Cooling of Buried Power Cables by Using Metallic Pipes as an Alternative to Polymeric Pipes - Comparison of Results from Experiments and Simulations
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- Institutt for elkraftteknikk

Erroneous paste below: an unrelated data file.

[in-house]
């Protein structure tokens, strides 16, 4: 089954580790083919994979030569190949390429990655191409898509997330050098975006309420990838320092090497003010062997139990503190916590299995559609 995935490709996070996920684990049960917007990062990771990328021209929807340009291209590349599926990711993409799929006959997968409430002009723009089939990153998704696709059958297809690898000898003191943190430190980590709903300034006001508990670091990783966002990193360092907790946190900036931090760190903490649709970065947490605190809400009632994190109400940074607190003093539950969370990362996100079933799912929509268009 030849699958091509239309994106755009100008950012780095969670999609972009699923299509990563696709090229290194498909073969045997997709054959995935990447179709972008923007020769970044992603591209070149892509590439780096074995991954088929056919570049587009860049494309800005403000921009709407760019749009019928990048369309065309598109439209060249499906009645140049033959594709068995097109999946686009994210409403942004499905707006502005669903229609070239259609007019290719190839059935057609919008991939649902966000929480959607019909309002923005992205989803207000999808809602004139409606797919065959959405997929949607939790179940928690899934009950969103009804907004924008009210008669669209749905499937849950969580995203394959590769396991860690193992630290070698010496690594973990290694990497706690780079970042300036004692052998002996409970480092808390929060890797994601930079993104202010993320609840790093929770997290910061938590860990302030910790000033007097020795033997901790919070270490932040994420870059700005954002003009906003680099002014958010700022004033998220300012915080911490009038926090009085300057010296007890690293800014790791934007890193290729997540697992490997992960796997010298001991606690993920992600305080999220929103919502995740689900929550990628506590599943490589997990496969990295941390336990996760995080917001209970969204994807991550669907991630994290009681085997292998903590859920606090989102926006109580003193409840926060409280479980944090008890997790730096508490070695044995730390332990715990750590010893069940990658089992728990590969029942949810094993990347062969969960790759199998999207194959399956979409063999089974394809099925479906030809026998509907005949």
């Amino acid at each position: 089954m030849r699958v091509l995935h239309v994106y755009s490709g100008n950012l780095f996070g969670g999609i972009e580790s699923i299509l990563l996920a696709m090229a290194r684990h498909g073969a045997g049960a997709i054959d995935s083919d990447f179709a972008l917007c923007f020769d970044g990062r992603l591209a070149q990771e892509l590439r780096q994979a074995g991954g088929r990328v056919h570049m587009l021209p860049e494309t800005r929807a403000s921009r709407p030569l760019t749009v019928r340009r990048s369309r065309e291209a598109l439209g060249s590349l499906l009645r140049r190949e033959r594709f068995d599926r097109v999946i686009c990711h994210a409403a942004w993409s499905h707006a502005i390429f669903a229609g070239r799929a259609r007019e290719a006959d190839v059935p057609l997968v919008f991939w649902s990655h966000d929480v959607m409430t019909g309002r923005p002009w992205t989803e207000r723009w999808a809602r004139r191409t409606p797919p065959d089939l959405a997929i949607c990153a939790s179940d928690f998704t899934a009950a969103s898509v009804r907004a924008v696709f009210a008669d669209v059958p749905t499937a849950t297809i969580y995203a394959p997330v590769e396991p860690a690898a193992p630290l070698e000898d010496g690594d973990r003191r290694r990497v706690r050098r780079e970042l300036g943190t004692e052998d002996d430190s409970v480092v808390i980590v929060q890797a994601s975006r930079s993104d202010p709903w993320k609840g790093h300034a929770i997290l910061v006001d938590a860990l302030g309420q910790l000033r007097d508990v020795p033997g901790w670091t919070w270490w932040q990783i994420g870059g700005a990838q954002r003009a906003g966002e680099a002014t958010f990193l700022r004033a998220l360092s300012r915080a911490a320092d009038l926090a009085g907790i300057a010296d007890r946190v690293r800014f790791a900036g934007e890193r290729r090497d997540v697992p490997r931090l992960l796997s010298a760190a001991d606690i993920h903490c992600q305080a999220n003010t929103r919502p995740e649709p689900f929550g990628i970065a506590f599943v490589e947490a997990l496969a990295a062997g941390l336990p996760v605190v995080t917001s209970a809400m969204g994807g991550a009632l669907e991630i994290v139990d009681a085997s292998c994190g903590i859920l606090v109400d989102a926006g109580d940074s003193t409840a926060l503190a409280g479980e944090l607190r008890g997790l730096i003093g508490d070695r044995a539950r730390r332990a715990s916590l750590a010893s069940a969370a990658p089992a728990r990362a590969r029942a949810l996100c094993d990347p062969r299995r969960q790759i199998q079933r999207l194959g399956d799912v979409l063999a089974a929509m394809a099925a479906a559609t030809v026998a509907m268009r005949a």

It is common to install power cables in polymeric pipes at road crossings and in urban areas where exceptional protection and flexibility is necessary. In such case, the pipe is usually filled with air, which increases the thermal resistance to the ambient surroundings, thus leading to a higher conductor temperature compared to if the cable was installed directly in soil. As a consequence, the current carrying capacity of the cable is limited by the high temperature inside the pipe, leading to a poor utilization of the cable. This thesis has emphasized whether a metallic pipe can lower the operating conductor temperature of a power cable when compared to a polymeric pipe, due to the low thermal resistance of metals. To investigate this hypotheses, a laboratory experiment was conducted with a duration of approximately 3 months. Three different models were constructed, each with its own design of cable installation. These included direct burial in soil, installation in a buried polymeric pipe and installation in a buried aluminum pipe. A three phase cable was installed in series through each model, which was energized with three variac-controlled transformers. In addition, the experiment was simulated by the help of finite element software, and both results were analysed and compared to each other. The main finding from the experiment was a lower conductor temperature inside the aluminum pipe compared to the polymeric pipe, and that the lowest operating temperature solely occurred in direct installation in soil. The simulations suggested a much higher temperature deviation between the two pipes compared to the results from the experiment. It was found that the models were too short, leading to a large amount of longitudinal heat transportation which was difficult to analytically compensate for in the simulations. Despite deviations between the experiment and simulations, aluminum pipes seems to have a great potential regarding natural cooling of cables, thus increasing the cables current carrying capacity.